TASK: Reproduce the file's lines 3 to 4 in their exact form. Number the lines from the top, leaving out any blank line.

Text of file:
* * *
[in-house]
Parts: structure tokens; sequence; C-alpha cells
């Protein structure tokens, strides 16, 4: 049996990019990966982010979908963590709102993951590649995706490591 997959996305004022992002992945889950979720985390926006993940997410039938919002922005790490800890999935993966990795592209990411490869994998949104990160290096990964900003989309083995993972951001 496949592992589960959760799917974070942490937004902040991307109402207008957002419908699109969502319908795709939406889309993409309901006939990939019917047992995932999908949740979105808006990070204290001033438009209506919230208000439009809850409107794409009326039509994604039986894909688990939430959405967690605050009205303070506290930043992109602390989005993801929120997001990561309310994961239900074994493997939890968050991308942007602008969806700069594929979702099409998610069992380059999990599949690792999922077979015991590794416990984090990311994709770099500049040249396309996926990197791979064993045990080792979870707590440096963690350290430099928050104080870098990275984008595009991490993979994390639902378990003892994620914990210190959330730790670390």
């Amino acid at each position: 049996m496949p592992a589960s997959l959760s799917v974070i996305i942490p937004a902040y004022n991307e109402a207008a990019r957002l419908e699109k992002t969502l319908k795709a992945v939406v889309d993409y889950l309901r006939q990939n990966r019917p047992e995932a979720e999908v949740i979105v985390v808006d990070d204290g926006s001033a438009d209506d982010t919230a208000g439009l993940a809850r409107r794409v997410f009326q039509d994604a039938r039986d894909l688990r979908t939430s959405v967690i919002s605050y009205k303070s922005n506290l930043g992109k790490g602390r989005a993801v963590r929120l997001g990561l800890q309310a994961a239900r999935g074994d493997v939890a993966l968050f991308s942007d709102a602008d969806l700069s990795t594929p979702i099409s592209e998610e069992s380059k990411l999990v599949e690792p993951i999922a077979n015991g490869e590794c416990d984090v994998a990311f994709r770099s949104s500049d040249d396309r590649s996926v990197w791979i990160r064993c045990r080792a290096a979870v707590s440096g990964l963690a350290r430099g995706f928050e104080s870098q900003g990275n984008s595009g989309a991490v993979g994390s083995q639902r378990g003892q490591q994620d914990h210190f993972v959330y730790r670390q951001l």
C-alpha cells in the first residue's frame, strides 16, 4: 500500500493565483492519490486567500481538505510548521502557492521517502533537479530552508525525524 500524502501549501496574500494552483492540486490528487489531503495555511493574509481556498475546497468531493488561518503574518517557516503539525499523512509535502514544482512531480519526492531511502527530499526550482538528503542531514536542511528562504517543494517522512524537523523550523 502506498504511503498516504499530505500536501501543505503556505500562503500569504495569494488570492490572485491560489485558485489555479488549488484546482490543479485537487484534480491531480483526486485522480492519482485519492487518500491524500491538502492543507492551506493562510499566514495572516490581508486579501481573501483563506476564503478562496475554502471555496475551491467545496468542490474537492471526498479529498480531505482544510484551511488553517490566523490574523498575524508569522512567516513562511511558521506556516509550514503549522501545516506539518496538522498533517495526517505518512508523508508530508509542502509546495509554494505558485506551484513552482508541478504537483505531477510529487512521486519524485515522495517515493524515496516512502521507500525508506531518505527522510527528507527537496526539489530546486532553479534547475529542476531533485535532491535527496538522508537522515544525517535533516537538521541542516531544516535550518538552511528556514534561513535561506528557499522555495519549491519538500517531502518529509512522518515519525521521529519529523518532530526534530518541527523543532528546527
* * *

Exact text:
């Protein structure tokens, strides 16, 4: 049996990019990966982010979908963590709102993951590649995706490591 997959996305004022992002992945889950979720985390926006993940997410039938919002922005790490800890999935993966990795592209990411490869994998949104990160290096990964900003989309083995993972951001 496949592992589960959760799917974070942490937004902040991307109402207008957002419908699109969502319908795709939406889309993409309901006939990939019917047992995932999908949740979105808006990070204290001033438009209506919230208000439009809850409107794409009326039509994604039986894909688990939430959405967690605050009205303070506290930043992109602390989005993801929120997001990561309310994961239900074994493997939890968050991308942007602008969806700069594929979702099409998610069992380059999990599949690792999922077979015991590794416990984090990311994709770099500049040249396309996926990197791979064993045990080792979870707590440096963690350290430099928050104080870098990275984008595009991490993979994390639902378990003892994620914990210190959330730790670390």
């Amino acid at each position: 049996m496949p592992a589960s997959l959760s799917v974070i996305i942490p937004a902040y004022n991307e109402a207008a990019r957002l419908e699109k992002t969502l319908k795709a992945v939406v889309d993409y889950l309901r006939q990939n990966r019917p047992e995932a979720e999908v949740i979105v985390v808006d990070d204290g926006s001033a438009d209506d982010t919230a208000g439009l993940a809850r409107r794409v997410f009326q039509d994604a039938r039986d894909l688990r979908t939430s959405v967690i919002s605050y009205k303070s922005n506290l930043g992109k790490g602390r989005a993801v963590r929120l997001g990561l800890q309310a994961a239900r999935g074994d493997v939890a993966l968050f991308s942007d709102a602008d969806l700069s990795t594929p979702i099409s592209e998610e069992s380059k990411l999990v599949e690792p993951i999922a077979n015991g490869e590794c416990d984090v994998a990311f994709r770099s949104s500049d040249d396309r590649s996926v990197w791979i990160r064993c045990r080792a290096a979870v707590s440096g990964l963690a350290r430099g995706f928050e104080s870098q900003g990275n984008s595009g989309a991490v993979g994390s083995q639902r378990g003892q490591q994620d914990h210190f993972v959330y730790r670390q951001l």